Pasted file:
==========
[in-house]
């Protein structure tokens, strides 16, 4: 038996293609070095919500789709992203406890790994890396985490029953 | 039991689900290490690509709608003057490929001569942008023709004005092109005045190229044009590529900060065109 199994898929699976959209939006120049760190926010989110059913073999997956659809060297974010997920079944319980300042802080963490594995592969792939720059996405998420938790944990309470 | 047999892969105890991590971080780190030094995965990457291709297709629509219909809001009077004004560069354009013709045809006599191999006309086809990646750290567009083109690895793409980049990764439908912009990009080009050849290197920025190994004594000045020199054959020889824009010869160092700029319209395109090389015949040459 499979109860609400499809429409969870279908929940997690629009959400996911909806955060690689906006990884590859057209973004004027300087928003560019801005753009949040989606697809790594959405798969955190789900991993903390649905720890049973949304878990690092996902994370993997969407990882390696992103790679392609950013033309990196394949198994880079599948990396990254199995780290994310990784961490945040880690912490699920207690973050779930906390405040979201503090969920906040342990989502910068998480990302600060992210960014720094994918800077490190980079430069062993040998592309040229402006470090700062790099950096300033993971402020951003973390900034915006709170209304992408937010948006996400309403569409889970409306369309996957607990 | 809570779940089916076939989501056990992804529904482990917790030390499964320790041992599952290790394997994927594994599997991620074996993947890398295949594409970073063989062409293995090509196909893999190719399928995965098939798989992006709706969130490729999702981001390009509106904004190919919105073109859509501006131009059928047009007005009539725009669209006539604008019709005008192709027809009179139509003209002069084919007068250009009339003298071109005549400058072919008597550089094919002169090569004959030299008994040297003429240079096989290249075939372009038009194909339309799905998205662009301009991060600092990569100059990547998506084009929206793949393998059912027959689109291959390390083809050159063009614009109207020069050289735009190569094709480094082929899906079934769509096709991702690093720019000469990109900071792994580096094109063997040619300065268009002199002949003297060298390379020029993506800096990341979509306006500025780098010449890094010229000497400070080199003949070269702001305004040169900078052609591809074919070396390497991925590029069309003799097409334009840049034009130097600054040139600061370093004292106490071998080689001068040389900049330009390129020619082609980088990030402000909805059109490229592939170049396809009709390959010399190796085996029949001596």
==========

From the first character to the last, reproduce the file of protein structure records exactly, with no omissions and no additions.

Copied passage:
[in-house]
């Protein structure tokens, strides 16, 4: 038996293609070095919500789709992203406890790994890396985490029953 | 039991689900290490690509709608003057490929001569942008023709004005092109005045190229044009590529900060065109 199994898929699976959209939006120049760190926010989110059913073999997956659809060297974010997920079944319980300042802080963490594995592969792939720059996405998420938790944990309470 | 047999892969105890991590971080780190030094995965990457291709297709629509219909809001009077004004560069354009013709045809006599191999006309086809990646750290567009083109690895793409980049990764439908912009990009080009050849290197920025190994004594000045020199054959020889824009010869160092700029319209395109090389015949040459 499979109860609400499809429409969870279908929940997690629009959400996911909806955060690689906006990884590859057209973004004027300087928003560019801005753009949040989606697809790594959405798969955190789900991993903390649905720890049973949304878990690092996902994370993997969407990882390696992103790679392609950013033309990196394949198994880079599948990396990254199995780290994310990784961490945040880690912490699920207690973050779930906390405040979201503090969920906040342990989502910068998480990302600060992210960014720094994918800077490190980079430069062993040998592309040229402006470090700062790099950096300033993971402020951003973390900034915006709170209304992408937010948006996400309403569409889970409306369309996957607990 | 809570779940089916076939989501056990992804529904482990917790030390499964320790041992599952290790394997994927594994599997991620074996993947890398295949594409970073063989062409293995090509196909893999190719399928995965098939798989992006709706969130490729999702981001390009509106904004190919919105073109859509501006131009059928047009007005009539725009669209006539604008019709005008192709027809009179139509003209002069084919007068250009009339003298071109005549400058072919008597550089094919002169090569004959030299008994040297003429240079096989290249075939372009038009194909339309799905998205662009301009991060600092990569100059990547998506084009929206793949393998059912027959689109291959390390083809050159063009614009109207020069050289735009190569094709480094082929899906079934769509096709991702690093720019000469990109900071792994580096094109063997040619300065268009002199002949003297060298390379020029993506800096990341979509306006500025780098010449890094010229000497400070080199003949070269702001305004040169900078052609591809074919070396390497991925590029069309003799097409334009840049034009130097600054040139600061370093004292106490071998080689001068040389900049330009390129020619082609980088990030402000909805059109490229592939170049396809009709390959010399190796085996029949001596």